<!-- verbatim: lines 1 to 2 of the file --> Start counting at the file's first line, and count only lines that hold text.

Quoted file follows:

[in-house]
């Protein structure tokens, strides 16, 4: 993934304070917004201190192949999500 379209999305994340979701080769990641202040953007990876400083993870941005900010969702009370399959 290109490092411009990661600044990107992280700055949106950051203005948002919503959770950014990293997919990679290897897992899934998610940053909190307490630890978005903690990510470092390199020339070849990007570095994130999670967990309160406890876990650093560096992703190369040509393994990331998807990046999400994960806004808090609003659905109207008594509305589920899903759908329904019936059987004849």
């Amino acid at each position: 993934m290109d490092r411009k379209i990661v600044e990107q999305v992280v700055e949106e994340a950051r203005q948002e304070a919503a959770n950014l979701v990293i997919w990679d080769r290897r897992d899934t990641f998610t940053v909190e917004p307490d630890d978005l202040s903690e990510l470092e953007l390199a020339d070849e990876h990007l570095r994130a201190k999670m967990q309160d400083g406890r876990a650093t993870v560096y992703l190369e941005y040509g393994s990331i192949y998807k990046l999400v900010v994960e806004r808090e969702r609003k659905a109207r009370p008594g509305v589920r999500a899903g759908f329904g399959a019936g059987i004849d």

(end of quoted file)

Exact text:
[in-house]
């Protein structure tokens, strides 16, 4: 993934304070917004201190192949999500 379209999305994340979701080769990641202040953007990876400083993870941005900010969702009370399959 290109490092411009990661600044990107992280700055949106950051203005948002919503959770950014990293997919990679290897897992899934998610940053909190307490630890978005903690990510470092390199020339070849990007570095994130999670967990309160406890876990650093560096992703190369040509393994990331998807990046999400994960806004808090609003659905109207008594509305589920899903759908329904019936059987004849």